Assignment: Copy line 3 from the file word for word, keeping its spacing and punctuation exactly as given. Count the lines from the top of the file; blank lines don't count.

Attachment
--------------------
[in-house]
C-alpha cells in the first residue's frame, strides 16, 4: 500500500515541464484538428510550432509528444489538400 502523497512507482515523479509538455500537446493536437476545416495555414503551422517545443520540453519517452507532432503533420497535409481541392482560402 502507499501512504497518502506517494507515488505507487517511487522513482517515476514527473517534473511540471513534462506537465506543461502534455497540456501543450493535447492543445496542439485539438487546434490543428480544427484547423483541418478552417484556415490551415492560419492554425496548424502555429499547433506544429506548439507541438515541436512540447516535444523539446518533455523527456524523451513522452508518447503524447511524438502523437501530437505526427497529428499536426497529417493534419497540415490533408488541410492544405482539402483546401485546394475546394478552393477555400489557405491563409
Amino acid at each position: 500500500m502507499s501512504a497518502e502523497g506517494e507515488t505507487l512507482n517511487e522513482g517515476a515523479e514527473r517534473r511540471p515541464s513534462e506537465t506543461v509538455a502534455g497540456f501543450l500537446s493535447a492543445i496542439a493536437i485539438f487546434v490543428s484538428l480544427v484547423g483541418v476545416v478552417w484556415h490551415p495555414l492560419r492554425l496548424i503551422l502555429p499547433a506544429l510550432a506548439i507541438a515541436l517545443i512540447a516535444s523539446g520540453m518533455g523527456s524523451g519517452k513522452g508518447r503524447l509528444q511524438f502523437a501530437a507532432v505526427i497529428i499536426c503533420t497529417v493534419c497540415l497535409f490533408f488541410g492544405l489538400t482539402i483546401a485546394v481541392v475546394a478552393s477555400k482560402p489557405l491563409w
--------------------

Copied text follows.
Amino acid at each position: 500500500m502507499s501512504a497518502e502523497g506517494e507515488t505507487l512507482n517511487e522513482g517515476a515523479e514527473r517534473r511540471p515541464s513534462e506537465t506543461v509538455a502534455g497540456f501543450l500537446s493535447a492543445i496542439a493536437i485539438f487546434v490543428s484538428l480544427v484547423g483541418v476545416v478552417w484556415h490551415p495555414l492560419r492554425l496548424i503551422l502555429p499547433a506544429l510550432a506548439i507541438a515541436l517545443i512540447a516535444s523539446g520540453m518533455g523527456s524523451g519517452k513522452g508518447r503524447l509528444q511524438f502523437a501530437a507532432v505526427i497529428i499536426c503533420t497529417v493534419c497540415l497535409f490533408f488541410g492544405l489538400t482539402i483546401a485546394v481541392v475546394a478552393s477555400k482560402p489557405l491563409w